This Shrimp Risotto is literally a simple creamy and dreamy risotto topped with shrimp. It also happens to be a good recipe for those trying to make risotto for the first time!
I think I have fallen in love with risotto making.
Ever since I discovered I have as much of a knack for cooking as I do baking, I’ve been on sort of a mission to learn as many dishes as possible. In the past year alone I feel like I’ve learned to cook so many things I normally would just think to order from a restaurant (such as this awesome Quick Tantanmen!) so at some point I felt confident enough to branch out from Asian cooking and dip my toes into European dishes.
I’ve put off risotto-making for some time because I’ve always had this impression that risotto is very finicky and intimidating to make. I’m pretty sure I’m not the only one because some of my friends, after seeing me post about making risotto on my Instagram Stories, inquired whether risotto was difficult to make. I’m here to tell you that it’s actually not as hard as you might think!
Admittedly there are a couple of “rules” that you should not break when making risotto, but in all honesty, I do not think this dish is finicky at all. It requires some patience mostly, but it’s actually much easier than many (me included) seem to perceive. I feel like this Shrimp Risotto in particular is a good starting point for beginners. It’s an easy one that I think helped me get a good feel for cooking risotto.
Now a little disclaimer before anything: I am not a professional chef. I have not studied Italian cooking. I have not studied cooking, period. I’m not a purist or expert on risotto, but I will say that as a home cook with zero training, the fact that I can make this Shrimp Risotto successfully on my first try means that: 1.) This is a REALLY SOLID recipe from the Immaculate Bites blog; 2.) You can make it too.
And seriously, if anyone is going to get up in your case about this not being “authentic” enough for them, they only need to try this recipe to know how delicious it is. I mean, my brothers demolished all of this Shrimp Risotto in one sitting, so I know this recipe is a keeper. This Shrimp Risotto relies heavily on the flavors of the shrimp, which you cook before cooking the rice. The leftover shrimp juices and bits flavor the risotto quite nicely!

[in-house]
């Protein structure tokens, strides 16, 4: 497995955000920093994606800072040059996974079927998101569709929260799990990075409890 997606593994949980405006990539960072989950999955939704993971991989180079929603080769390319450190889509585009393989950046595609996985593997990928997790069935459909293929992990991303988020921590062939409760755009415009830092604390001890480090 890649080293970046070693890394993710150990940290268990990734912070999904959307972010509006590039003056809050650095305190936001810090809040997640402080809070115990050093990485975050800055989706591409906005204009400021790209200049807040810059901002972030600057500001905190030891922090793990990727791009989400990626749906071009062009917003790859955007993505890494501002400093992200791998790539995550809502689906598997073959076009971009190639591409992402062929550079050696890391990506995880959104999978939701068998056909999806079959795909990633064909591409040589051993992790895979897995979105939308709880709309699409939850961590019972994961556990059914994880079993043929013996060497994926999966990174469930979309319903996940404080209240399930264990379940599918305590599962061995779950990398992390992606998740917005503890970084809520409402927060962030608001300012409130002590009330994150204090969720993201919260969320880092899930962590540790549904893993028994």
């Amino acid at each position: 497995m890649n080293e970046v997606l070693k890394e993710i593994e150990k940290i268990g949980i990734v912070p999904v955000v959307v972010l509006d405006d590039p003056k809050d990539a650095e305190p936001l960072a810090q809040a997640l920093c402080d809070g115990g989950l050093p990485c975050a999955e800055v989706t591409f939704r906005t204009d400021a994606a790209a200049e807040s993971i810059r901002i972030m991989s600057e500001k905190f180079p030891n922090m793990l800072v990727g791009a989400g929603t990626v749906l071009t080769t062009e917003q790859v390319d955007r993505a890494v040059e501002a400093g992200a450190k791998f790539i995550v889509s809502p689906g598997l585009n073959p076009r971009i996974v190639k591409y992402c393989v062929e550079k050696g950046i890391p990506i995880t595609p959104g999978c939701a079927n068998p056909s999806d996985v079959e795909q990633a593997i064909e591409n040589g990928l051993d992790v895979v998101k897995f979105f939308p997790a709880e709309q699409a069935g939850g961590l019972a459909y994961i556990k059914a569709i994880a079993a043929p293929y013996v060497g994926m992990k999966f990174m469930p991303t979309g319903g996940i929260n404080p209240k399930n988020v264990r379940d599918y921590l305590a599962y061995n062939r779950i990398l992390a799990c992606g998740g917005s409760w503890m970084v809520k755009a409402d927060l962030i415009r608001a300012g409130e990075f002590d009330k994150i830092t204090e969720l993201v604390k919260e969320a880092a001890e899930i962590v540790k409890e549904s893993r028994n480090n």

The risotto this recipe produces is incredibly flavorful and creamy. I regret not doing a better job cooking the shrimp (which you will see in the video below lol), but for once I have to admit that it’s hard to care because the risotto is just THAT good. And once I’ve plated the whole thing, I don’t think anyone even notice that I botched the shrimp.
Tips for Risotto-Making Success
While I am not an expert, here are some things I feel have helped me achieve risotto-making success at home. I thought I would share them with you as well just to remove some of that intimidation factor.
- Do not rinse your rice! I know that we Asians typically wash our rice before cooking, but in this special case, washing will only remove the starch from the rice that helps to make risotto creamy. Make sure to buy your rice from a reputable source so you don’t feel nervous about cooking it straight out of the pack. The more common and affordable risotto rice is arborio, which is what I use. I have tried several brands of Arborio rice imported from Italy such as Mazza, Riso Ellebi, and Tarantolla. All of them produce really good risotto. The other kind is carnaroli.
- Use a wide enough pan when cooking risotto. It doesn’t have to be a special pan. It just has to be a pan that’s big enough to ensure almost all of the rice is in contact with the pan itself, helping the risotto to cook evenly.
- Wine adds depth to the risotto, but it’s not strictly necessary. If you don’t have wine, sub with an equal amount of stock. That’s it. Your risotto will still taste amazing (if you do it right).
- Use hot stock. I don’t usually keep my stock at a simmer as many suggest, but I make sure my stock is at least very very warm before I start cooking my risotto. The purpose of this is so that we don’t mess with the cooking temperatures too much by adding cool stock to the hot rice. Warm stock will help release the starch content of the rice, which in turn results in the creamy risotto we all want and need!
- Add the stock in increments, just enough to cover the rice each time. We don’t want to add too much stock into the rice at once because then the rice will have a hard time absorbing it all. You’ll end up cooking the risotto longer than necessary.
- Let the rice absorb 90% of the liquid before adding more. I feel like this is the mistake most impatient cooks make with risotto. They don’t wait long enough before adding in the next batch of liquid. Your patience will be rewarded– just trust me!